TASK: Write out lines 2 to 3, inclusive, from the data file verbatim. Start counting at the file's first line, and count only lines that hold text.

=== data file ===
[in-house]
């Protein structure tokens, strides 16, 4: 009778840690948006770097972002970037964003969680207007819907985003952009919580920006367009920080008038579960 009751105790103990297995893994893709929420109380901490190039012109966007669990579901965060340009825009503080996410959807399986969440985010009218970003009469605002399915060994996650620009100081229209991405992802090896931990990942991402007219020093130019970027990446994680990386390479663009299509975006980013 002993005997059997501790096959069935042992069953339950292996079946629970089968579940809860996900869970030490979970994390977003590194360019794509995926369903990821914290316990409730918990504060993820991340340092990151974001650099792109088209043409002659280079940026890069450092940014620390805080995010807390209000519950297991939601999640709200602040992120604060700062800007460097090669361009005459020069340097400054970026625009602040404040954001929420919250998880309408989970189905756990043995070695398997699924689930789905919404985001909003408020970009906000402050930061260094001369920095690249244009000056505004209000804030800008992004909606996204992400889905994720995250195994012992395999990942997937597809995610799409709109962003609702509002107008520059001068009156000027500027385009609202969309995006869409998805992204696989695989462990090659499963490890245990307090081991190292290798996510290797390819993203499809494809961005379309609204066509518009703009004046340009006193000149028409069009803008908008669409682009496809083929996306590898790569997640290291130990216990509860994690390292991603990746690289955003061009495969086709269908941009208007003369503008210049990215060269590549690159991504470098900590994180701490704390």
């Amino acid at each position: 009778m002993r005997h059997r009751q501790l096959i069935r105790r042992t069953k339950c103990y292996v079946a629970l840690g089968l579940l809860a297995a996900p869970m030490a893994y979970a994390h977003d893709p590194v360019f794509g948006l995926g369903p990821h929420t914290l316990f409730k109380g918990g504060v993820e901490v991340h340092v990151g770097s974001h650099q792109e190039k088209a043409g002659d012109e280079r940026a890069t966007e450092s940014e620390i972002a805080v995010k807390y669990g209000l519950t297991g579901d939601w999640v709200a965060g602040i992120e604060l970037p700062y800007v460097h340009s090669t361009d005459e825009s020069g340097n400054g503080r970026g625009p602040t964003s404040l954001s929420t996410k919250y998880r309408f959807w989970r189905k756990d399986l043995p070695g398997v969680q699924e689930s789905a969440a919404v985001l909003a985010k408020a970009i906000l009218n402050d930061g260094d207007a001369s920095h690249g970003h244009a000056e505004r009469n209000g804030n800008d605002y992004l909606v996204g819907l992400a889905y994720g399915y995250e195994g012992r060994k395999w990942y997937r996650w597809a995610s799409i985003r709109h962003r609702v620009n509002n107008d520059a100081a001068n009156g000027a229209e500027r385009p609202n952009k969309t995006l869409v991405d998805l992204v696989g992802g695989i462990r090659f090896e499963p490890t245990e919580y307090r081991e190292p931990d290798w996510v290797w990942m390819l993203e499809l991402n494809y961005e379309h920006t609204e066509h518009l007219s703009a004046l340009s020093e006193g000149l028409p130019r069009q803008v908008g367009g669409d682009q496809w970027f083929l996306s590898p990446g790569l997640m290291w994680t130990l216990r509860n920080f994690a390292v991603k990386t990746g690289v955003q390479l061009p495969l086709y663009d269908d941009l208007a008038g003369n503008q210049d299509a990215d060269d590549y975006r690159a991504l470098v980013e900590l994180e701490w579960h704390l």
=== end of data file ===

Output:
């Protein structure tokens, strides 16, 4: 009778840690948006770097972002970037964003969680207007819907985003952009919580920006367009920080008038579960 009751105790103990297995893994893709929420109380901490190039012109966007669990579901965060340009825009503080996410959807399986969440985010009218970003009469605002399915060994996650620009100081229209991405992802090896931990990942991402007219020093130019970027990446994680990386390479663009299509975006980013 002993005997059997501790096959069935042992069953339950292996079946629970089968579940809860996900869970030490979970994390977003590194360019794509995926369903990821914290316990409730918990504060993820991340340092990151974001650099792109088209043409002659280079940026890069450092940014620390805080995010807390209000519950297991939601999640709200602040992120604060700062800007460097090669361009005459020069340097400054970026625009602040404040954001929420919250998880309408989970189905756990043995070695398997699924689930789905919404985001909003408020970009906000402050930061260094001369920095690249244009000056505004209000804030800008992004909606996204992400889905994720995250195994012992395999990942997937597809995610799409709109962003609702509002107008520059001068009156000027500027385009609202969309995006869409998805992204696989695989462990090659499963490890245990307090081991190292290798996510290797390819993203499809494809961005379309609204066509518009703009004046340009006193000149028409069009803008908008669409682009496809083929996306590898790569997640290291130990216990509860994690390292991603990746690289955003061009495969086709269908941009208007003369503008210049990215060269590549690159991504470098900590994180701490704390």
């Amino acid at each position: 009778m002993r005997h059997r009751q501790l096959i069935r105790r042992t069953k339950c103990y292996v079946a629970l840690g089968l579940l809860a297995a996900p869970m030490a893994y979970a994390h977003d893709p590194v360019f794509g948006l995926g369903p990821h929420t914290l316990f409730k109380g918990g504060v993820e901490v991340h340092v990151g770097s974001h650099q792109e190039k088209a043409g002659d012109e280079r940026a890069t966007e450092s940014e620390i972002a805080v995010k807390y669990g209000l519950t297991g579901d939601w999640v709200a965060g602040i992120e604060l970037p700062y800007v460097h340009s090669t361009d005459e825009s020069g340097n400054g503080r970026g625009p602040t964003s404040l954001s929420t996410k919250y998880r309408f959807w989970r189905k756990d399986l043995p070695g398997v969680q699924e689930s789905a969440a919404v985001l909003a985010k408020a970009i906000l009218n402050d930061g260094d207007a001369s920095h690249g970003h244009a000056e505004r009469n209000g804030n800008d605002y992004l909606v996204g819907l992400a889905y994720g399915y995250e195994g012992r060994k395999w990942y997937r996650w597809a995610s799409i985003r709109h962003r609702v620009n509002n107008d520059a100081a001068n009156g000027a229209e500027r385009p609202n952009k969309t995006l869409v991405d998805l992204v696989g992802g695989i462990r090659f090896e499963p490890t245990e919580y307090r081991e190292p931990d290798w996510v290797w990942m390819l993203e499809l991402n494809y961005e379309h920006t609204e066509h518009l007219s703009a004046l340009s020093e006193g000149l028409p130019r069009q803008v908008g367009g669409d682009q496809w970027f083929l996306s590898p990446g790569l997640m290291w994680t130990l216990r509860n920080f994690a390292v991603k990386t990746g690289v955003q390479l061009p495969l086709y663009d269908d941009l208007a008038g003369n503008q210049d299509a990215d060269d590549y975006r690159a991504l470098v980013e900590l994180e701490w579960h704390l």